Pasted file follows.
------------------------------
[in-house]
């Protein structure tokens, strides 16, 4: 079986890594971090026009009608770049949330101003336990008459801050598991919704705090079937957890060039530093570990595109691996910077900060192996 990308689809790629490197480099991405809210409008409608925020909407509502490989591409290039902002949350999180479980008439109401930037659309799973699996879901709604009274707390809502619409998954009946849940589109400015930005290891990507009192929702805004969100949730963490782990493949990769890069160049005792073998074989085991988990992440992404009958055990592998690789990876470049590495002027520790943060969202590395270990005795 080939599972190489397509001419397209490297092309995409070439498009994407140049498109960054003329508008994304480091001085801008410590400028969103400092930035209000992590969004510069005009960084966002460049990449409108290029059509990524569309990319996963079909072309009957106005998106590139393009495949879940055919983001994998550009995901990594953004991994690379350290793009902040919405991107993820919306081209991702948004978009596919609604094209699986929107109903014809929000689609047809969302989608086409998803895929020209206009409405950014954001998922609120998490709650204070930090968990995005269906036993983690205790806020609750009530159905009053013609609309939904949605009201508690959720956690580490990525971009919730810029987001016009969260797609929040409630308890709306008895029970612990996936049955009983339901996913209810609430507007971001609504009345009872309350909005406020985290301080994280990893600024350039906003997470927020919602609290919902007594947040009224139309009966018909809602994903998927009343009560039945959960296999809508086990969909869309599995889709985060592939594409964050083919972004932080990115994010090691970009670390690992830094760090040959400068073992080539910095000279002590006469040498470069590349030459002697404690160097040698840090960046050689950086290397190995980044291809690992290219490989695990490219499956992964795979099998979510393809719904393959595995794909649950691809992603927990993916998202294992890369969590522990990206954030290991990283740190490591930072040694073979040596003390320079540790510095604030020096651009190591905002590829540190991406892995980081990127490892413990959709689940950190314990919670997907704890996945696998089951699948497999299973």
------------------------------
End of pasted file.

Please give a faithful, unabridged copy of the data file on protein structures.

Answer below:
[in-house]
């Protein structure tokens, strides 16, 4: 079986890594971090026009009608770049949330101003336990008459801050598991919704705090079937957890060039530093570990595109691996910077900060192996 990308689809790629490197480099991405809210409008409608925020909407509502490989591409290039902002949350999180479980008439109401930037659309799973699996879901709604009274707390809502619409998954009946849940589109400015930005290891990507009192929702805004969100949730963490782990493949990769890069160049005792073998074989085991988990992440992404009958055990592998690789990876470049590495002027520790943060969202590395270990005795 080939599972190489397509001419397209490297092309995409070439498009994407140049498109960054003329508008994304480091001085801008410590400028969103400092930035209000992590969004510069005009960084966002460049990449409108290029059509990524569309990319996963079909072309009957106005998106590139393009495949879940055919983001994998550009995901990594953004991994690379350290793009902040919405991107993820919306081209991702948004978009596919609604094209699986929107109903014809929000689609047809969302989608086409998803895929020209206009409405950014954001998922609120998490709650204070930090968990995005269906036993983690205790806020609750009530159905009053013609609309939904949605009201508690959720956690580490990525971009919730810029987001016009969260797609929040409630308890709306008895029970612990996936049955009983339901996913209810609430507007971001609504009345009872309350909005406020985290301080994280990893600024350039906003997470927020919602609290919902007594947040009224139309009966018909809602994903998927009343009560039945959960296999809508086990969909869309599995889709985060592939594409964050083919972004932080990115994010090691970009670390690992830094760090040959400068073992080539910095000279002590006469040498470069590349030459002697404690160097040698840090960046050689950086290397190995980044291809690992290219490989695990490219499956992964795979099998979510393809719904393959595995794909649950691809992603927990993916998202294992890369969590522990990206954030290991990283740190490591930072040694073979040596003390320079540790510095604030020096651009190591905002590829540190991406892995980081990127490892413990959709689940950190314990919670997907704890996945696998089951699948497999299973």